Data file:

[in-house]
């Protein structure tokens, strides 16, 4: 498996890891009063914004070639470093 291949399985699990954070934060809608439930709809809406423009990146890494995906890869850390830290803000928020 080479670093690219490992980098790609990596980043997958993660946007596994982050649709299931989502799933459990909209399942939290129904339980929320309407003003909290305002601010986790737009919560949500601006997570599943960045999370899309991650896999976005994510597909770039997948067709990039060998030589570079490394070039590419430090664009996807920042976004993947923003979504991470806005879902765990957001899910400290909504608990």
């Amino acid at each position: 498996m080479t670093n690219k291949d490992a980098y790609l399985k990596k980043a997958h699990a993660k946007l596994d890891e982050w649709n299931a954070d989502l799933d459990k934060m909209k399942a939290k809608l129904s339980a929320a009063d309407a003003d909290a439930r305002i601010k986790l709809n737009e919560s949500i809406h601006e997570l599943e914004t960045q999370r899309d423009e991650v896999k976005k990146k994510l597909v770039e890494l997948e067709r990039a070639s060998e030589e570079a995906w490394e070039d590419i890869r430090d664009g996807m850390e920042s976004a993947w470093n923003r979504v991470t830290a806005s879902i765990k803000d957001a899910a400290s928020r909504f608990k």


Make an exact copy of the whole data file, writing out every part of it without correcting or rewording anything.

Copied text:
[in-house]
């Protein structure tokens, strides 16, 4: 498996890891009063914004070639470093 291949399985699990954070934060809608439930709809809406423009990146890494995906890869850390830290803000928020 080479670093690219490992980098790609990596980043997958993660946007596994982050649709299931989502799933459990909209399942939290129904339980929320309407003003909290305002601010986790737009919560949500601006997570599943960045999370899309991650896999976005994510597909770039997948067709990039060998030589570079490394070039590419430090664009996807920042976004993947923003979504991470806005879902765990957001899910400290909504608990």
């Amino acid at each position: 498996m080479t670093n690219k291949d490992a980098y790609l399985k990596k980043a997958h699990a993660k946007l596994d890891e982050w649709n299931a954070d989502l799933d459990k934060m909209k399942a939290k809608l129904s339980a929320a009063d309407a003003d909290a439930r305002i601010k986790l709809n737009e919560s949500i809406h601006e997570l599943e914004t960045q999370r899309d423009e991650v896999k976005k990146k994510l597909v770039e890494l997948e067709r990039a070639s060998e030589e570079a995906w490394e070039d590419i890869r430090d664009g996807m850390e920042s976004a993947w470093n923003r979504v991470t830290a806005s879902i765990k803000d957001a899910a400290s928020r909504f608990k």